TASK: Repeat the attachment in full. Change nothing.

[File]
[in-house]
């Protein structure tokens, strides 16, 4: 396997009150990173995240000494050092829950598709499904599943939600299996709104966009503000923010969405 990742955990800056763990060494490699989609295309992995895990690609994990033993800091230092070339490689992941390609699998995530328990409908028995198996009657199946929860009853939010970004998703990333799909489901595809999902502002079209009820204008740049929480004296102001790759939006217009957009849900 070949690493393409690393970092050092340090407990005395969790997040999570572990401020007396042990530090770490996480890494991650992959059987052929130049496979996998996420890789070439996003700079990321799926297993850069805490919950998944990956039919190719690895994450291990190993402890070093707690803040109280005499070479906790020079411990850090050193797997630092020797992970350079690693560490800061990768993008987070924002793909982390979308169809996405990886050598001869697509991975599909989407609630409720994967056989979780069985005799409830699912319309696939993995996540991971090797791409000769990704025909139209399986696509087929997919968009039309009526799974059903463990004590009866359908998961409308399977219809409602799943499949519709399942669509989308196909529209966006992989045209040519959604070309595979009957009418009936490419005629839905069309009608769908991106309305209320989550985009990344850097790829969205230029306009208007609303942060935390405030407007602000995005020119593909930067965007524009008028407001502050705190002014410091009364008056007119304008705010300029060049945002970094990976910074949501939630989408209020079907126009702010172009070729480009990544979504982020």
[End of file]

[in-house]
């Protein structure tokens, strides 16, 4: 396997009150990173995240000494050092829950598709499904599943939600299996709104966009503000923010969405 990742955990800056763990060494490699989609295309992995895990690609994990033993800091230092070339490689992941390609699998995530328990409908028995198996009657199946929860009853939010970004998703990333799909489901595809999902502002079209009820204008740049929480004296102001790759939006217009957009849900 070949690493393409690393970092050092340090407990005395969790997040999570572990401020007396042990530090770490996480890494991650992959059987052929130049496979996998996420890789070439996003700079990321799926297993850069805490919950998944990956039919190719690895994450291990190993402890070093707690803040109280005499070479906790020079411990850090050193797997630092020797992970350079690693560490800061990768993008987070924002793909982390979308169809996405990886050598001869697509991975599909989407609630409720994967056989979780069985005799409830699912319309696939993995996540991971090797791409000769990704025909139209399986696509087929997919968009039309009526799974059903463990004590009866359908998961409308399977219809409602799943499949519709399942669509989308196909529209966006992989045209040519959604070309595979009957009418009936490419005629839905069309009608769908991106309305209320989550985009990344850097790829969205230029306009208007609303942060935390405030407007602000995005020119593909930067965007524009008028407001502050705190002014410091009364008056007119304008705010300029060049945002970094990976910074949501939630989408209020079907126009702010172009070729480009990544979504982020």